The Indo-Pacific with its distinct maritime orientation has become the global geopolitical and geo-economic centre of gravity. This region is home to 65 % of the world’s population and generates two-thirds of the global GDP. 90% of trade to this region travels over the sea, and some of the world’s major importers of energy are located here. It is therefore imperative that the maritime domain remains secure from the multitude of external and internal traditional, non-traditional and transnational threats, since any threat could have an impact on the rest of the world. It is with this in mind that the Quad has flagged maritime security, including IUU fishing, as one of its concerns in pursuance of its main objective of ensuring a rules-based international order which translates into maintaining good order at sea and a Free and Open Indo-Pacific.
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This region, with has many underdeveloped economies, disaffected populations, governance deficits and internal strife is also affected by the increasing incidence of natural and man-made disasters caused by the worsening effects of climate change This vulnerability is further exacerbated by the existential threat to livelihoods, and is one of the reasons for the proliferation of IUU fishing, which has now become a major environmental, economic and security concern. Besides this the major cause of concern is the dragon in the region –China, which I quick to exploit any vulnerabilities in the region to its advantage ; in the case of IUU fishing it is the lack of adequate resources amongst the smaller countries in the region, to effectively monitor and surveillance their waters.
China is the biggest culprit of IUU fishing in the world. As per the 2021 IUU Fishing Index, which maps 152 coastal countries, China, which has already overfished in its own waters, is responsible for 85-90 % of IUU fishing activity in the Indo-Pacific region. It has the world’s largest fishing fleet with an estimated 17000 vessels capable of operating in the high seas and are used for IUU fishing. While this in itself is of concern, the Chinese employ unethical methods which cause further damage to the environment and the sensitive marine ecological system. For example, China thought nothing of fishing in the Galapagos Islands on the fringes of Ecuador’s EEZ in an area with a delicate marine biosphere under UNESCO protection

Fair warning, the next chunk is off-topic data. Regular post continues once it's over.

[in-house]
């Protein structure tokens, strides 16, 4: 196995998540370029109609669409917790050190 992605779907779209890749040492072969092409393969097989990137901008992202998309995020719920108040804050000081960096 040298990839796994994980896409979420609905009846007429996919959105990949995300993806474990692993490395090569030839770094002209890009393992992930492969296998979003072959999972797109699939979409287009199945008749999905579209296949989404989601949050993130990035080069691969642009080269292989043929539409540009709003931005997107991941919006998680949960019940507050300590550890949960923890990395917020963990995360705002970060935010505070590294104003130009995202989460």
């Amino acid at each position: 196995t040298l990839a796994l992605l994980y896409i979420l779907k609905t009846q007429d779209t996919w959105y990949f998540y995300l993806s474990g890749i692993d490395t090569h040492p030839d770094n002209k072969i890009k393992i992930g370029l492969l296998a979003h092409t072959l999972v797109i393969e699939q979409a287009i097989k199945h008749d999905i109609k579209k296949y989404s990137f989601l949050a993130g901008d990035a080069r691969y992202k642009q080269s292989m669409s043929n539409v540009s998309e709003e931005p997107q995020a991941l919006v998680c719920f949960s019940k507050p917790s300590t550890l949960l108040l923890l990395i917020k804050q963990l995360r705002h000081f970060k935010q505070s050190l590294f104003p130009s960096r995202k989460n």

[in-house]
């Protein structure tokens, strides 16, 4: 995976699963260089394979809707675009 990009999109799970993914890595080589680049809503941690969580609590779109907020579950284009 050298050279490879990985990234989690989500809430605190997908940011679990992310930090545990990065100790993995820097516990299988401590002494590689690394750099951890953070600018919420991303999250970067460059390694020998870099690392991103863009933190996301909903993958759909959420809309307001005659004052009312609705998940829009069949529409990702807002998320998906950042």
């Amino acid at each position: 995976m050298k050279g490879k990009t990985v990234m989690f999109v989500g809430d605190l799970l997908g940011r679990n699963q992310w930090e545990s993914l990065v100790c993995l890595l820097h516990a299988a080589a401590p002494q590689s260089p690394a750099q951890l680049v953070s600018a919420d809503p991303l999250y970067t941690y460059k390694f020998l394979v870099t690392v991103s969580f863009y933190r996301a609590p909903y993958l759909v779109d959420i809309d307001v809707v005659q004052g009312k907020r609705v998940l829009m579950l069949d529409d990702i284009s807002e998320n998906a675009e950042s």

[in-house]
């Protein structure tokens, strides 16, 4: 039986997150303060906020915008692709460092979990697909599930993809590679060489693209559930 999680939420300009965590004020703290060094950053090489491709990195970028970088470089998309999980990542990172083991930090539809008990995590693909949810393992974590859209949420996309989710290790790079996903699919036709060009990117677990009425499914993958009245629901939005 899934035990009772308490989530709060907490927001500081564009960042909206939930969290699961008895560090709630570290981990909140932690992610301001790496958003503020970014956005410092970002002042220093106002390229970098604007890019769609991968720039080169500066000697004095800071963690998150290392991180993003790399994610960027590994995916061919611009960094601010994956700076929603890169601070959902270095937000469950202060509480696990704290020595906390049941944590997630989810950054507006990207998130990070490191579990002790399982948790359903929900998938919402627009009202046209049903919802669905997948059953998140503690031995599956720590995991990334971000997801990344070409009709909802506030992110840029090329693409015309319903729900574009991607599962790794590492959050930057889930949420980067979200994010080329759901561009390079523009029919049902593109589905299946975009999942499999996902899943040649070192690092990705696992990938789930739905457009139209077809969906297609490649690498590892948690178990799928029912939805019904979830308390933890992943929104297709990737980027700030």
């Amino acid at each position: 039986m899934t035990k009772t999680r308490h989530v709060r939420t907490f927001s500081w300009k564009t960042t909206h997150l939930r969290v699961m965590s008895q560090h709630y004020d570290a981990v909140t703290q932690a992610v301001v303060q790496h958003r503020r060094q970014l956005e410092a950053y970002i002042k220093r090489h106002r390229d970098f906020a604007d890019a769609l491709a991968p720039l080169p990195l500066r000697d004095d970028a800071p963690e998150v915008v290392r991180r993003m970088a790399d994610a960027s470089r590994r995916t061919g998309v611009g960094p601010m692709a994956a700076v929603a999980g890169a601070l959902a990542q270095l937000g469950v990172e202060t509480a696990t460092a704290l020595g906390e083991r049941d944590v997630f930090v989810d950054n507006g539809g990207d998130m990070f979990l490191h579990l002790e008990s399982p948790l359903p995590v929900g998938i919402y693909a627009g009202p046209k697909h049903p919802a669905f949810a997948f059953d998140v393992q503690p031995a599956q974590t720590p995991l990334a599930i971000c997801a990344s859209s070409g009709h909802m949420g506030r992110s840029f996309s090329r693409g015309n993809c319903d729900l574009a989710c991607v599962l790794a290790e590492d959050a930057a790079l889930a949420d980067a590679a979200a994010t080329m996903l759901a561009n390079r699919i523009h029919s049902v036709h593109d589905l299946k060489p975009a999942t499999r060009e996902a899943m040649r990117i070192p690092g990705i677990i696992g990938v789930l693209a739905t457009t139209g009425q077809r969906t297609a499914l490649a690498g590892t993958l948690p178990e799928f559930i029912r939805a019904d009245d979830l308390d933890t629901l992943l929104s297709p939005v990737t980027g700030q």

It also shows little or no regard for sovereign concerns or sensitivities of other countries and their maritime boundaries as its fishing fleet blatantly fishes in waters extending from its neighbourhood to the Indian Ocean and beyond. Intimidation of smaller countries in the region ire with its huge maritime militia of armed fishing vessel is its preferred tactic and thinks nothing of resorting to illegal practices including the use of dark ship (with their AIS transponders switched off) to encroach into the EEZ of other countries while the majority of the fleet remains on the outer periphery of the country’s EEZ. It has also been resorting to IUU fishing on the high seas including the Indian Ocean.
The vastness of the ocean space makes it impossible for any one country or agency to address the menace of IUU fishing, whether within one’s own waters or on the high seas. Since IUU fishing affects all countries, whether big or small, rich or poor, cooperative surveillance and effective information sharing through an effective MDA architecture is critical to the effort. Navies, Coast Guards and other law enforcement agencies have to work closely together to combat this menace. Additionally, a concerted capacity building effort is required to enable the smaller countries in the region to also contribute significantly to this effort. Mechanisms like the Forum Fisheries Agency (FFA) In the Pacific whose 17 members comprise the Pacific Islands which cover an Exclusive Economic Zones (EEZs) equivalent to 28 percent of the world’s EEZs and account for 55 percent of global tuna production valued at US $2.5 billion and employs more than 22000 people ashore needs to get institutional support to protect this vital resource. Here too. It is fishing vessels flagged to distant-water fishing nations primarily China, Japan, Taiwan, South Korea, Philippines and the US that dominate these waters.